The next time there is a liquidity crisis, it will be bigger than the Federal Reserve, and the only clean balance sheet in the world that can liquify the world, is the IMF. The ECB prints euros, the US Fed prints dollars, the IMF can print money as well. They have their SDR’s which they can print. The next time there is a liquidity crisis, the IMF will need to print SDR’s to reliquify the world because all the balance sheets of the other central banks will now be trashed. The Chinese and others will not allow the IMF to do that unless they get a larger voice. What that means is that the SDR will replace the dollar as the reserve currency. Whether it succeeds or not is a separate issue, because when people have lost confidence in the dollar, why would they have confidence in the SDR?

Why this time IS different:

This time is different because the system is getting larger. Risk in the system is an exponential function of the scale and size of the system. Look back to 2008. We heard back then that the banks were “too big to fail.” Guess what, the 5 largest banks from the US are larger, they have a higher percentage of the total bank assets, their derivatives books are much larger. So what was “too big to fail” in 2008 is even bigger today. That means that the next crisis will be exponentially bigger. The difference this time is that it will be bigger than the US Fed. The Fed bailed out the world the previous time as they printed 3.5 million dollars. But they also provided tens of trillions of dollars of swap lines to the ECB, they provided bank deposits and money market funds, they did trillions of dollars of rescue operations. It did save the system from getting worse at that time, it did truncate the collapse. Now they have not that much fire power anymore. The next crisis will be bigger than the Fed. It will lead to a collapse of the dollar and a replacement of the dollar.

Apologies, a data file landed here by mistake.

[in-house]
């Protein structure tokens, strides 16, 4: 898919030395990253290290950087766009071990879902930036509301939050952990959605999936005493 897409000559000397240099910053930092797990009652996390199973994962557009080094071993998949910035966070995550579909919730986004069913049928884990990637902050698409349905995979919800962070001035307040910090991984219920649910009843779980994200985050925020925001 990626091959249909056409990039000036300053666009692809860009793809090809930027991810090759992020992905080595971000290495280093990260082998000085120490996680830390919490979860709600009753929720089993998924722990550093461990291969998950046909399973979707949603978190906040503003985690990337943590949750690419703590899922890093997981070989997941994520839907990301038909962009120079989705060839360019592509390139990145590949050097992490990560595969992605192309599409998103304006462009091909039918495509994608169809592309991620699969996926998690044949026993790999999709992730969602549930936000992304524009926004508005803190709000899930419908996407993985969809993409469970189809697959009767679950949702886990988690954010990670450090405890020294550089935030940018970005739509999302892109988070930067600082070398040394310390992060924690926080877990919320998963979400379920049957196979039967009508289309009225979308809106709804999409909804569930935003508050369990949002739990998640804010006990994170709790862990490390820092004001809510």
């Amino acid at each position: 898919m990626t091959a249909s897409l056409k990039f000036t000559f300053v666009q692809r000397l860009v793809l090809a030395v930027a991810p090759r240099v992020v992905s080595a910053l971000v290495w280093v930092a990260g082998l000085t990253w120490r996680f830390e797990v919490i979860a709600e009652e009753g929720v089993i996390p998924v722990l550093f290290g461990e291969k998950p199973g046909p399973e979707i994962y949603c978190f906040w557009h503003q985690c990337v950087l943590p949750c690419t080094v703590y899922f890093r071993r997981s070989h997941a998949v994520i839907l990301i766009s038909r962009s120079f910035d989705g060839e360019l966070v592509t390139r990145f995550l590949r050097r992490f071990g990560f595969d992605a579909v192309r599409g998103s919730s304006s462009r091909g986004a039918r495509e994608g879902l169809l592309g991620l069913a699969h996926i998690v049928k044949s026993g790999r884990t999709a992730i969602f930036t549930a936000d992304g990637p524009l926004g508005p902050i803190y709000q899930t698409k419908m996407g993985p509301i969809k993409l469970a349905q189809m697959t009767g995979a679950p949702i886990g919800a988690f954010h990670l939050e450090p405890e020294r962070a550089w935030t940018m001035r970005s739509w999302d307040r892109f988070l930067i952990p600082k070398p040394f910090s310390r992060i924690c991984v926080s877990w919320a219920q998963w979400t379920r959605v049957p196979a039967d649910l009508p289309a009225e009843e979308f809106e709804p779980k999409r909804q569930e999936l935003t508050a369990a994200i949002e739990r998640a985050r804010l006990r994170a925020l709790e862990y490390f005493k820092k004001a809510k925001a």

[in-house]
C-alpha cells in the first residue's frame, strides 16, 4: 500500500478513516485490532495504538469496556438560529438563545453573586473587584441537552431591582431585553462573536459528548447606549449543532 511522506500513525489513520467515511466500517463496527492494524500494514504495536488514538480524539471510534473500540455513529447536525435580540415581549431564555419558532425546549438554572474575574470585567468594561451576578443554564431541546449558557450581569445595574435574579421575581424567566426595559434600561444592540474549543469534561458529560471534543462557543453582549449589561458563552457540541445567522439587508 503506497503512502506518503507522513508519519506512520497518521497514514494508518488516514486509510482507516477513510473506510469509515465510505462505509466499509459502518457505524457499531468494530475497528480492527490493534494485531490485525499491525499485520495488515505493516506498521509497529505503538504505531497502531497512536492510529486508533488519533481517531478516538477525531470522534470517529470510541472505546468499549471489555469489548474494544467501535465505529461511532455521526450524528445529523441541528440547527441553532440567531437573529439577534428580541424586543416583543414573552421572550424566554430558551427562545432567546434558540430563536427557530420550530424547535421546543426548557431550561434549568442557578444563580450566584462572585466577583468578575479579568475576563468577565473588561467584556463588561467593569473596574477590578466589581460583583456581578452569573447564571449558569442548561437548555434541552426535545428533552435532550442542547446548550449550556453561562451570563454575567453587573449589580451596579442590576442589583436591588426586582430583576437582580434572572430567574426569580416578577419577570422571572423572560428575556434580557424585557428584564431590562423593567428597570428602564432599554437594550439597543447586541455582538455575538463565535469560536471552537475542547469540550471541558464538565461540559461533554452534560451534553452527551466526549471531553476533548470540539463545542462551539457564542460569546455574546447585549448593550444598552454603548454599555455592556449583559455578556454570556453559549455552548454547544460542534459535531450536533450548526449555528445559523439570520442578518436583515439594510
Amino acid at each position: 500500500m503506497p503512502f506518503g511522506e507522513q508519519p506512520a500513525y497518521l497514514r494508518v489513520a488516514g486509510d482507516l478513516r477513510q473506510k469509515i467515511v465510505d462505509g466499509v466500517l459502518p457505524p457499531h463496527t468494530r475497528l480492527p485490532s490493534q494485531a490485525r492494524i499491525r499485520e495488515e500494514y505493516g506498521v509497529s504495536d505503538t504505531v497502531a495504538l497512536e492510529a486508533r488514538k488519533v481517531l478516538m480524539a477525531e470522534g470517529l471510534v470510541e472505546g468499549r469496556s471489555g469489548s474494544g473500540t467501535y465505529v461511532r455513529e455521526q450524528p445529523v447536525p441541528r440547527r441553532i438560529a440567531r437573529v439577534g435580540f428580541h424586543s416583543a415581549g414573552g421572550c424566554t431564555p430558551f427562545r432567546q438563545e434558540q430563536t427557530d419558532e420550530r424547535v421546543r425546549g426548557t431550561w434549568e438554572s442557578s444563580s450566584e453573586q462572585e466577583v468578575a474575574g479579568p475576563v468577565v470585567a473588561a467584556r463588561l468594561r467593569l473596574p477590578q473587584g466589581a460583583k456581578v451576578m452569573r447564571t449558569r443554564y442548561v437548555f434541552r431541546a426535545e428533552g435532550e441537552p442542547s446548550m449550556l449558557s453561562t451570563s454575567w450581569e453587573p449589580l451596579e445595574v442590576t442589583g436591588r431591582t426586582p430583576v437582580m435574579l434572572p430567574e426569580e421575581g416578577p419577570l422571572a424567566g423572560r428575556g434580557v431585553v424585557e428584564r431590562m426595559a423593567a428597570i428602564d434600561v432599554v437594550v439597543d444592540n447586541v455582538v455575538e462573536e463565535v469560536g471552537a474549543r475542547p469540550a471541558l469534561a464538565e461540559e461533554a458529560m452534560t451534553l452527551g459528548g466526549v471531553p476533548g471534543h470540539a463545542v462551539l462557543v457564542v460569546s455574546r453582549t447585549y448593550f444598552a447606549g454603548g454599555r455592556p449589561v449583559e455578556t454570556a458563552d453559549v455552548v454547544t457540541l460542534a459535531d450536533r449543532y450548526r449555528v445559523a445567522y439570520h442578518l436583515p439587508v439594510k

Rickards ends his interview by describing his projection of the new monetary world. He believes the new world reserve currency could be the SDR of the IMF, but it could also be gold. It could also be a hybrid solution: gold in combination with SDR. In either case, people will run to gold. Gold is not digital, it’s no bitoin, it’s the only form of money that is real. The implied price of gold in that world will be $7,000 per ounce or perhaps even higher.